I'm fairly new to photography, and I've been trying out a few image editors, and I stumbled upon one issue: any program that can read Canon's raw files, except Canon's Digital Photo Professional, doesn't display the raw images as I intended them to be. Canon's software is the only one that's able to interpret my image settings I set in camera, like contrast and saturation, while any other program seems to disregard these settings. I have tried Picasa, Lightroom, and now I have GIMP with UFRaw. My camera is Canon 400D (or Rebel XTi in US I think, 10MP model). Is there any solution to it, or do I have to stick with configuring RAW files in Canon DPP and then converting the image to e.g. JPEG before using other editors?

Thanks, Radek

  • \$\begingroup\$ I think any answer here would have to be per-converter, not in general. \$\endgroup\$
    – mattdm
    Commented Nov 20, 2012 at 17:58
  • \$\begingroup\$ Honestly, I prefer to see a general one. Otherwise we may end up with a matrix of questions for all combinations of cameras and converters! \$\endgroup\$
    – Itai
    Commented Nov 20, 2012 at 18:43
  • \$\begingroup\$ Heres a list of Convertors you might want to look at: DPP, Capture One Pro, Phocus, Adobe Camera Raw (Photoshop, Lightroom) The industry favorite in my circles is Capture One. Though I find people using a combination of all of these programs from testing,shooting,jpg previews and post. \$\endgroup\$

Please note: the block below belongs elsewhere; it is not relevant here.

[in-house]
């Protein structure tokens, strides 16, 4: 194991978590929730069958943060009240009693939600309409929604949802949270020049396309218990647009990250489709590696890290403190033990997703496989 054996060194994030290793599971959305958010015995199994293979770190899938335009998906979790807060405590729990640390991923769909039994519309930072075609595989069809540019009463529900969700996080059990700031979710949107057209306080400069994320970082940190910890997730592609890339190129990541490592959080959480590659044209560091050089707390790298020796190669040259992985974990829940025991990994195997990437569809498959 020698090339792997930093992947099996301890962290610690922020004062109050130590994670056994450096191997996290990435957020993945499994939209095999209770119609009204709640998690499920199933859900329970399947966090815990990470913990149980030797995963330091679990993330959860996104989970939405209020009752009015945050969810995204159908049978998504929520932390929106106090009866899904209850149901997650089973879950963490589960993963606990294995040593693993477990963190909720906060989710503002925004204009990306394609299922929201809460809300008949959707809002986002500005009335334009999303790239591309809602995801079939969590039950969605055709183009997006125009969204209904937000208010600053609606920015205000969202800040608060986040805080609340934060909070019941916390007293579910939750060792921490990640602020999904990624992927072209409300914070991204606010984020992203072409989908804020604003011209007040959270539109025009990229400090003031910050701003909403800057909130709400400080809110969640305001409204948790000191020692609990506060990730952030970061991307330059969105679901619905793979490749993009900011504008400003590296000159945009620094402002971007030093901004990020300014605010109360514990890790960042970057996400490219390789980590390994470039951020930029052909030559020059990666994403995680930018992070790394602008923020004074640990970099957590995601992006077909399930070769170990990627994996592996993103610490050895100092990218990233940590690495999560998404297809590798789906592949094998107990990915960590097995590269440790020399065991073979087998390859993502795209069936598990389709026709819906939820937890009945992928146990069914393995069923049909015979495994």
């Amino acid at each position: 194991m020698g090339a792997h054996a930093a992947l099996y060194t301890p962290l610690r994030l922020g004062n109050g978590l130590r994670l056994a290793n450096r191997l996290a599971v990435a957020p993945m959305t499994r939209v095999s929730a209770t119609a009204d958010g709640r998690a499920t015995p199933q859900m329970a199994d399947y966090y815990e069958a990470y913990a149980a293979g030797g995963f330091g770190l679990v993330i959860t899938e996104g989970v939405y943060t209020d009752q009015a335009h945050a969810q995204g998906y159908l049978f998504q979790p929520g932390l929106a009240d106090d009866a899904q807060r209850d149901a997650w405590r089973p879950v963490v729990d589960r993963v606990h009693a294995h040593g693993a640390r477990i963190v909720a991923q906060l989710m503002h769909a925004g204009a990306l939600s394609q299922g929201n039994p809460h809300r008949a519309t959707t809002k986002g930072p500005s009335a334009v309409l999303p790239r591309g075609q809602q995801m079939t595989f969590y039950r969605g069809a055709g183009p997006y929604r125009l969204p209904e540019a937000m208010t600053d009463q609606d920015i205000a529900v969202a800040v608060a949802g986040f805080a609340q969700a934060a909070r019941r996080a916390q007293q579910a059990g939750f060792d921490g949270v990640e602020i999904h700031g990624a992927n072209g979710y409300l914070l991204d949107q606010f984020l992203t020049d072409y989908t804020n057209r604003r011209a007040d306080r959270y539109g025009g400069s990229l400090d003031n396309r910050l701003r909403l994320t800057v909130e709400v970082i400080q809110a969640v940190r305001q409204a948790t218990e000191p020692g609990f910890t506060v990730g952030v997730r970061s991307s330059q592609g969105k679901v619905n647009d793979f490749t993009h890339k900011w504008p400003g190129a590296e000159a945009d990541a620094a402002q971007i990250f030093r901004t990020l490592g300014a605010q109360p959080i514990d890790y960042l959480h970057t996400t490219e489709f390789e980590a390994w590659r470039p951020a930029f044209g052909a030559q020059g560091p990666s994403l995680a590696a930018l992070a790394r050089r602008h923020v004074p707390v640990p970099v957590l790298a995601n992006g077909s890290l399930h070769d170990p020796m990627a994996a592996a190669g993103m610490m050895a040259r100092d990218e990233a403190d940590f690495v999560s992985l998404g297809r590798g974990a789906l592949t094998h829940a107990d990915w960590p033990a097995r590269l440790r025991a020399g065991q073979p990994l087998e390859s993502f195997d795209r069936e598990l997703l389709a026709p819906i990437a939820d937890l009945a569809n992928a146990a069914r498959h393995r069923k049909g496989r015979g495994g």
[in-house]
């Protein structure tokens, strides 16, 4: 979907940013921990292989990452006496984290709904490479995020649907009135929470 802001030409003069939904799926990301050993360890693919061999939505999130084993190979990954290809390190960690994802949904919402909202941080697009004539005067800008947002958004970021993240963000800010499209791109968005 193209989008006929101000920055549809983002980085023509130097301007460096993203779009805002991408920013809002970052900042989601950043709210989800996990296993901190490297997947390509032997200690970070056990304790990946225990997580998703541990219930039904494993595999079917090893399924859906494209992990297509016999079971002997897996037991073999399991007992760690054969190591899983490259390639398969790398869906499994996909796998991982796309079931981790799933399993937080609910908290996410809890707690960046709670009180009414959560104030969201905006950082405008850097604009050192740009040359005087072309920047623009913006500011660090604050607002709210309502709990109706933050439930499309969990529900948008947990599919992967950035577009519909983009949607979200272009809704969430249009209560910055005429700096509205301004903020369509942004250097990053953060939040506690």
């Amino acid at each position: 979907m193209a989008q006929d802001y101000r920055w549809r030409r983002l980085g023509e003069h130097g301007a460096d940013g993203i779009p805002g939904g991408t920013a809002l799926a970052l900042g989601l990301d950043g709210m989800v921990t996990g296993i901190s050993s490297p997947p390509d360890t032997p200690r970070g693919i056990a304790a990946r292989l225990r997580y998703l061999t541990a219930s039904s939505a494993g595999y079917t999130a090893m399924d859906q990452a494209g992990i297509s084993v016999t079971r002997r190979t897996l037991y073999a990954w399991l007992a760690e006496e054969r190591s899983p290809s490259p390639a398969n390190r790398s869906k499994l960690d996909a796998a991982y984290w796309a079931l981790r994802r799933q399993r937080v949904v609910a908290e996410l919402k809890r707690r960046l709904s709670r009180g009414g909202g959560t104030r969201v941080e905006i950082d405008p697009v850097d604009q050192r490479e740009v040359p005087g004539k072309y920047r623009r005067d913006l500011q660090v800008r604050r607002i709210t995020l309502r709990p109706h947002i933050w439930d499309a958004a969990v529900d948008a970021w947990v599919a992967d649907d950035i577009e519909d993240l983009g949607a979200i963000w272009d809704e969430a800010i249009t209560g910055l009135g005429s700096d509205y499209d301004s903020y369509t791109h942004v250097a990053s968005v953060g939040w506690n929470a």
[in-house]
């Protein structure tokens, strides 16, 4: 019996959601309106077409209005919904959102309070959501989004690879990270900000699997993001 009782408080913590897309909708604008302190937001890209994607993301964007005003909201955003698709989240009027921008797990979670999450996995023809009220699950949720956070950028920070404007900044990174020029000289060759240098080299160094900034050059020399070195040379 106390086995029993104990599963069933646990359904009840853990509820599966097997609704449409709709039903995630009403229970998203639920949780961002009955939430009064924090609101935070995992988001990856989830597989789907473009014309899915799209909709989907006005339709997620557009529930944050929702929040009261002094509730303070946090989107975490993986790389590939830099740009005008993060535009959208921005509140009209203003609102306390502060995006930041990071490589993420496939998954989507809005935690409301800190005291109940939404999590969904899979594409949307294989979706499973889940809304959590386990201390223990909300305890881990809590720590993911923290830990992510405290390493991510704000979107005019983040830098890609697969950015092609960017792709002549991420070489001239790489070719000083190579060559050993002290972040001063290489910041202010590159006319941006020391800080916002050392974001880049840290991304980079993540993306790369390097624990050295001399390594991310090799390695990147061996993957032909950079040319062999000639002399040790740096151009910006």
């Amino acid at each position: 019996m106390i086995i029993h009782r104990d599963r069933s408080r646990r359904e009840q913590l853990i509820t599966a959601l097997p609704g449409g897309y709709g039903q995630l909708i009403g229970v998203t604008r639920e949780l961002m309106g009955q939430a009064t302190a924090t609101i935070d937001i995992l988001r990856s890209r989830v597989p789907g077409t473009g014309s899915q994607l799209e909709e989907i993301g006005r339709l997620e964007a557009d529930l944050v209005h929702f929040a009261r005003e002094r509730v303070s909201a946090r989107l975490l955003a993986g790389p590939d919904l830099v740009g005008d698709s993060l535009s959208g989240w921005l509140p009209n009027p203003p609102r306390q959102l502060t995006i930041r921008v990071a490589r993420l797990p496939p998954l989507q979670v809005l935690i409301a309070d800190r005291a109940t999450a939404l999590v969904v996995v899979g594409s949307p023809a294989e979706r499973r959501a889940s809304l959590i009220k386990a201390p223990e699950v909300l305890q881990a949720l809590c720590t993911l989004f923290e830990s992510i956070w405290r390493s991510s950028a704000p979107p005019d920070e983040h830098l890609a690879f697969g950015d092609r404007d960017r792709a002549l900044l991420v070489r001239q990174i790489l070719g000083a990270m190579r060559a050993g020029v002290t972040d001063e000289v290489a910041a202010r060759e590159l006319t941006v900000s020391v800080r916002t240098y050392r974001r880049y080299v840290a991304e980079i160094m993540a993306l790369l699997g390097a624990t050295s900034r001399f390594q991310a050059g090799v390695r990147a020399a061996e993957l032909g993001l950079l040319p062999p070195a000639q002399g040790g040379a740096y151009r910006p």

– underarock
    Commented Nov 28, 2012 at 18:13

1 Answer 1


Replace any camera brand in your question and the issue and answer will still be the same. There was someone asking about the same thing for Fuji a few days ago.

The manufacturer converter often is programmed with the same conversion as the camera while third-party software have to roll their own. You are always likely to see a difference. Even with Lightroom's As Shot option, to me it looks dramatically different. You have to find a software which can produce the look you like. On most you can make the workflow efficient by creating a Preset that applies the same settings to images as they are imported.

  • \$\begingroup\$ Ok, thanks for your answer! So, is my second option, converting to JPG before post-processing, any viable, or is it better in general to edit on RAW? \$\endgroup\$
    – andrus108
    Commented Nov 20, 2012 at 22:23
  • \$\begingroup\$ @andrus108 - There is another option and that is to convert to a high bit-depth format like TIFF 48-bits (16 bits-per-component) it has the WB and demosaic baked-in (unlike RAW) but keeps all the precision of your RAW images (which are 12-bit and 14-bits on some cameras). JPEG is certainly viable for minimal edits but if you do things like play with curves, particularly in the dark areas, go for higher bit-depth. \$\endgroup\$
    – Itai
    Commented Nov 20, 2012 at 22:58

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